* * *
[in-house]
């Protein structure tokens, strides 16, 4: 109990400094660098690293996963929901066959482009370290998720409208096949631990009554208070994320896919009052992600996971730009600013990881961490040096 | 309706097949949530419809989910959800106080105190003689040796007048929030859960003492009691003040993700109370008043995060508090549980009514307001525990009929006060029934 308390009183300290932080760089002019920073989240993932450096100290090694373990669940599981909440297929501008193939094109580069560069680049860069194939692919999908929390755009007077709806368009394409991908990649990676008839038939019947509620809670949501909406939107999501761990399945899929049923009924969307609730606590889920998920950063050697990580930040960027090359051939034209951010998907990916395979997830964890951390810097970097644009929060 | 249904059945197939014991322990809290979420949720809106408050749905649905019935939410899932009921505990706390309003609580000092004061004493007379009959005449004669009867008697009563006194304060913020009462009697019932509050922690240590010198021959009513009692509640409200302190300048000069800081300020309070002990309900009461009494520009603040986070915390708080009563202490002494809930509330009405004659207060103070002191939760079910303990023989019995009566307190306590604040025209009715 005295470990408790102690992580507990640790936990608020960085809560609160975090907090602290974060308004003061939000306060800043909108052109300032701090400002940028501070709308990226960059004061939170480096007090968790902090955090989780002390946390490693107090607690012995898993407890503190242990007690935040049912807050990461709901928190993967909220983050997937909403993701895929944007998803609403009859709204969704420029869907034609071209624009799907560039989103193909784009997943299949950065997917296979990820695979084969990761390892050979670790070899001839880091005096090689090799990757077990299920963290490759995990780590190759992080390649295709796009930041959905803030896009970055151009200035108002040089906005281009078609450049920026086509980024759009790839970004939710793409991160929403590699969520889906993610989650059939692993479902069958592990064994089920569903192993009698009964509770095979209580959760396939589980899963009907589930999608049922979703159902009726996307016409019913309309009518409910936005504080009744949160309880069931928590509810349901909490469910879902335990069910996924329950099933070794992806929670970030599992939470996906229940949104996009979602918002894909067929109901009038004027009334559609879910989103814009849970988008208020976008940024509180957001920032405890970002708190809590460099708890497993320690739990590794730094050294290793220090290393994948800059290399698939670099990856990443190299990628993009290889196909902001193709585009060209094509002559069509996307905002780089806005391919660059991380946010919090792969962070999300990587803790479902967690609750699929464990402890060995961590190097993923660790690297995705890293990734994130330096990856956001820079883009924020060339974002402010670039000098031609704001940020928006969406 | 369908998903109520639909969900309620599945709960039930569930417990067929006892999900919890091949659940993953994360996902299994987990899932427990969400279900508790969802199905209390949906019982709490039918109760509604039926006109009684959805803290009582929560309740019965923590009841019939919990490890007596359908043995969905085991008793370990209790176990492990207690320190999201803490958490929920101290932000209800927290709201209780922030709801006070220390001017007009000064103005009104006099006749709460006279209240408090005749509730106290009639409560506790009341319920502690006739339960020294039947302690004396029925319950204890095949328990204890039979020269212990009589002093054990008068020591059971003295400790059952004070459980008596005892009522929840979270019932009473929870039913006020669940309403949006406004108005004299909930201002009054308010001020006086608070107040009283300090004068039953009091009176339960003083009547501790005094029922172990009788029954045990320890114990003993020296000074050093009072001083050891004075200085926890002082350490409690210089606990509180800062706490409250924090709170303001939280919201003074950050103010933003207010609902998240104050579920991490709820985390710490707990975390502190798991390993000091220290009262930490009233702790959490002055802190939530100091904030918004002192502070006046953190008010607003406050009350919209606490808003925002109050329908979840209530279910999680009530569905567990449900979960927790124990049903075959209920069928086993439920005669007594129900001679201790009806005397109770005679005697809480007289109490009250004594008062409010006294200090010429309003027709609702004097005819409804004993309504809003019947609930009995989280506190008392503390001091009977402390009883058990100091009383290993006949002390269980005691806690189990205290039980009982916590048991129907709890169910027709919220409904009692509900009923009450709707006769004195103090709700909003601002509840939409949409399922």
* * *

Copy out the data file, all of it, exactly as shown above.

[in-house]
């Protein structure tokens, strides 16, 4: 109990400094660098690293996963929901066959482009370290998720409208096949631990009554208070994320896919009052992600996971730009600013990881961490040096 | 309706097949949530419809989910959800106080105190003689040796007048929030859960003492009691003040993700109370008043995060508090549980009514307001525990009929006060029934 308390009183300290932080760089002019920073989240993932450096100290090694373990669940599981909440297929501008193939094109580069560069680049860069194939692919999908929390755009007077709806368009394409991908990649990676008839038939019947509620809670949501909406939107999501761990399945899929049923009924969307609730606590889920998920950063050697990580930040960027090359051939034209951010998907990916395979997830964890951390810097970097644009929060 | 249904059945197939014991322990809290979420949720809106408050749905649905019935939410899932009921505990706390309003609580000092004061004493007379009959005449004669009867008697009563006194304060913020009462009697019932509050922690240590010198021959009513009692509640409200302190300048000069800081300020309070002990309900009461009494520009603040986070915390708080009563202490002494809930509330009405004659207060103070002191939760079910303990023989019995009566307190306590604040025209009715 005295470990408790102690992580507990640790936990608020960085809560609160975090907090602290974060308004003061939000306060800043909108052109300032701090400002940028501070709308990226960059004061939170480096007090968790902090955090989780002390946390490693107090607690012995898993407890503190242990007690935040049912807050990461709901928190993967909220983050997937909403993701895929944007998803609403009859709204969704420029869907034609071209624009799907560039989103193909784009997943299949950065997917296979990820695979084969990761390892050979670790070899001839880091005096090689090799990757077990299920963290490759995990780590190759992080390649295709796009930041959905803030896009970055151009200035108002040089906005281009078609450049920026086509980024759009790839970004939710793409991160929403590699969520889906993610989650059939692993479902069958592990064994089920569903192993009698009964509770095979209580959760396939589980899963009907589930999608049922979703159902009726996307016409019913309309009518409910936005504080009744949160309880069931928590509810349901909490469910879902335990069910996924329950099933070794992806929670970030599992939470996906229940949104996009979602918002894909067929109901009038004027009334559609879910989103814009849970988008208020976008940024509180957001920032405890970002708190809590460099708890497993320690739990590794730094050294290793220090290393994948800059290399698939670099990856990443190299990628993009290889196909902001193709585009060209094509002559069509996307905002780089806005391919660059991380946010919090792969962070999300990587803790479902967690609750699929464990402890060995961590190097993923660790690297995705890293990734994130330096990856956001820079883009924020060339974002402010670039000098031609704001940020928006969406 | 369908998903109520639909969900309620599945709960039930569930417990067929006892999900919890091949659940993953994360996902299994987990899932427990969400279900508790969802199905209390949906019982709490039918109760509604039926006109009684959805803290009582929560309740019965923590009841019939919990490890007596359908043995969905085991008793370990209790176990492990207690320190999201803490958490929920101290932000209800927290709201209780922030709801006070220390001017007009000064103005009104006099006749709460006279209240408090005749509730106290009639409560506790009341319920502690006739339960020294039947302690004396029925319950204890095949328990204890039979020269212990009589002093054990008068020591059971003295400790059952004070459980008596005892009522929840979270019932009473929870039913006020669940309403949006406004108005004299909930201002009054308010001020006086608070107040009283300090004068039953009091009176339960003083009547501790005094029922172990009788029954045990320890114990003993020296000074050093009072001083050891004075200085926890002082350490409690210089606990509180800062706490409250924090709170303001939280919201003074950050103010933003207010609902998240104050579920991490709820985390710490707990975390502190798991390993000091220290009262930490009233702790959490002055802190939530100091904030918004002192502070006046953190008010607003406050009350919209606490808003925002109050329908979840209530279910999680009530569905567990449900979960927790124990049903075959209920069928086993439920005669007594129900001679201790009806005397109770005679005697809480007289109490009250004594008062409010006294200090010429309003027709609702004097005819409804004993309504809003019947609930009995989280506190008392503390001091009977402390009883058990100091009383290993006949002390269980005691806690189990205290039980009982916590048991129907709890169910027709919220409904009692509900009923009450709707006769004195103090709700909003601002509840939409949409399922």